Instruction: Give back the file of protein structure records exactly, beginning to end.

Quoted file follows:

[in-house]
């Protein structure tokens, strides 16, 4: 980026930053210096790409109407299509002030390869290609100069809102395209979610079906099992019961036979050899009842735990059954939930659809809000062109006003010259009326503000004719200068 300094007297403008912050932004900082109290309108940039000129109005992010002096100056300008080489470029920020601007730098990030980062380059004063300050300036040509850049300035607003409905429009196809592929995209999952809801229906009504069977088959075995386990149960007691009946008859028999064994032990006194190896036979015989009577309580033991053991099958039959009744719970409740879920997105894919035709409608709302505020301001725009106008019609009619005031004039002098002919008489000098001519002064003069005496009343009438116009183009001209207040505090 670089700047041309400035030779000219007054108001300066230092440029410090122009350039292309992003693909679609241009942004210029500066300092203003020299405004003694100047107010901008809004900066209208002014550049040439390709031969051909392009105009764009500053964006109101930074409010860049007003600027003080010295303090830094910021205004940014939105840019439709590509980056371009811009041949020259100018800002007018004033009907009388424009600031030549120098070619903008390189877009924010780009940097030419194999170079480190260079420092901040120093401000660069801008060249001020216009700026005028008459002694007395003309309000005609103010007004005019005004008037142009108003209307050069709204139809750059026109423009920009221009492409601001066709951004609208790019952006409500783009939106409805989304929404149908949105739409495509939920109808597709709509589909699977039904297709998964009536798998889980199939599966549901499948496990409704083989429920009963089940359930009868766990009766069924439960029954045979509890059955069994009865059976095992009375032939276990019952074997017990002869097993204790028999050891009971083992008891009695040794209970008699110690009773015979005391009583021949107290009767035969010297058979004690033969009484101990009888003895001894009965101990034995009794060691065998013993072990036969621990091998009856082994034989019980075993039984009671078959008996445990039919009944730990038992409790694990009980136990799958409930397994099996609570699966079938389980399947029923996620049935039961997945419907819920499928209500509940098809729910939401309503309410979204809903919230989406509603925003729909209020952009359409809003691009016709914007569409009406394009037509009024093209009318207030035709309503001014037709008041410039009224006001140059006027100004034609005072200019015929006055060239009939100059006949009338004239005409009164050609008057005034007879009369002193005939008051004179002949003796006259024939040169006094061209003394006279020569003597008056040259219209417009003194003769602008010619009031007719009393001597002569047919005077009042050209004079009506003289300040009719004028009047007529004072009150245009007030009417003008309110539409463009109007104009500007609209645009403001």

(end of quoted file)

[in-house]
């Protein structure tokens, strides 16, 4: 980026930053210096790409109407299509002030390869290609100069809102395209979610079906099992019961036979050899009842735990059954939930659809809000062109006003010259009326503000004719200068 300094007297403008912050932004900082109290309108940039000129109005992010002096100056300008080489470029920020601007730098990030980062380059004063300050300036040509850049300035607003409905429009196809592929995209999952809801229906009504069977088959075995386990149960007691009946008859028999064994032990006194190896036979015989009577309580033991053991099958039959009744719970409740879920997105894919035709409608709302505020301001725009106008019609009619005031004039002098002919008489000098001519002064003069005496009343009438116009183009001209207040505090 670089700047041309400035030779000219007054108001300066230092440029410090122009350039292309992003693909679609241009942004210029500066300092203003020299405004003694100047107010901008809004900066209208002014550049040439390709031969051909392009105009764009500053964006109101930074409010860049007003600027003080010295303090830094910021205004940014939105840019439709590509980056371009811009041949020259100018800002007018004033009907009388424009600031030549120098070619903008390189877009924010780009940097030419194999170079480190260079420092901040120093401000660069801008060249001020216009700026005028008459002694007395003309309000005609103010007004005019005004008037142009108003209307050069709204139809750059026109423009920009221009492409601001066709951004609208790019952006409500783009939106409805989304929404149908949105739409495509939920109808597709709509589909699977039904297709998964009536798998889980199939599966549901499948496990409704083989429920009963089940359930009868766990009766069924439960029954045979509890059955069994009865059976095992009375032939276990019952074997017990002869097993204790028999050891009971083992008891009695040794209970008699110690009773015979005391009583021949107290009767035969010297058979004690033969009484101990009888003895001894009965101990034995009794060691065998013993072990036969621990091998009856082994034989019980075993039984009671078959008996445990039919009944730990038992409790694990009980136990799958409930397994099996609570699966079938389980399947029923996620049935039961997945419907819920499928209500509940098809729910939401309503309410979204809903919230989406509603925003729909209020952009359409809003691009016709914007569409009406394009037509009024093209009318207030035709309503001014037709008041410039009224006001140059006027100004034609005072200019015929006055060239009939100059006949009338004239005409009164050609008057005034007879009369002193005939008051004179002949003796006259024939040169006094061209003394006279020569003597008056040259219209417009003194003769602008010619009031007719009393001597002569047919005077009042050209004079009506003289300040009719004028009047007529004072009150245009007030009417003008309110539409463009109007104009500007609209645009403001």